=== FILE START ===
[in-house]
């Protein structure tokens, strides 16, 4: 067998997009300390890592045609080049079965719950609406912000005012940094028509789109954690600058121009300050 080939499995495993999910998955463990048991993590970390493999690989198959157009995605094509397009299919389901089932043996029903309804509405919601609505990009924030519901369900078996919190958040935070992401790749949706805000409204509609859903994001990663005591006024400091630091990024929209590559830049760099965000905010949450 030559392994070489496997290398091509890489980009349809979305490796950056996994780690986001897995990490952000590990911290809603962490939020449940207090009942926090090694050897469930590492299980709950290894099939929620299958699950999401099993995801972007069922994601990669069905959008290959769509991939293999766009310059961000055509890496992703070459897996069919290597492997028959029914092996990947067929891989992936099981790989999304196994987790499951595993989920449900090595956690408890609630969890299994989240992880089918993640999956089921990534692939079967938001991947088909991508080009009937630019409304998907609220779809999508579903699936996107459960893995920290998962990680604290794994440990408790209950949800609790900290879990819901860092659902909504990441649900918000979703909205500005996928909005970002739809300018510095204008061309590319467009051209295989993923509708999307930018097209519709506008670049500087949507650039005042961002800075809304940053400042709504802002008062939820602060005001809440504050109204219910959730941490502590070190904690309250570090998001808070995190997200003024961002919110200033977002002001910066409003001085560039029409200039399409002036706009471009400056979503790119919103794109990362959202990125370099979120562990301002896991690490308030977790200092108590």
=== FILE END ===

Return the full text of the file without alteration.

[in-house]
């Protein structure tokens, strides 16, 4: 067998997009300390890592045609080049079965719950609406912000005012940094028509789109954690600058121009300050 080939499995495993999910998955463990048991993590970390493999690989198959157009995605094509397009299919389901089932043996029903309804509405919601609505990009924030519901369900078996919190958040935070992401790749949706805000409204509609859903994001990663005591006024400091630091990024929209590559830049760099965000905010949450 030559392994070489496997290398091509890489980009349809979305490796950056996994780690986001897995990490952000590990911290809603962490939020449940207090009942926090090694050897469930590492299980709950290894099939929620299958699950999401099993995801972007069922994601990669069905959008290959769509991939293999766009310059961000055509890496992703070459897996069919290597492997028959029914092996990947067929891989992936099981790989999304196994987790499951595993989920449900090595956690408890609630969890299994989240992880089918993640999956089921990534692939079967938001991947088909991508080009009937630019409304998907609220779809999508579903699936996107459960893995920290998962990680604290794994440990408790209950949800609790900290879990819901860092659902909504990441649900918000979703909205500005996928909005970002739809300018510095204008061309590319467009051209295989993923509708999307930018097209519709506008670049500087949507650039005042961002800075809304940053400042709504802002008062939820602060005001809440504050109204219910959730941490502590070190904690309250570090998001808070995190997200003024961002919110200033977002002001910066409003001085560039029409200039399409002036706009471009400056979503790119919103794109990362959202990125370099979120562990301002896991690490308030977790200092108590």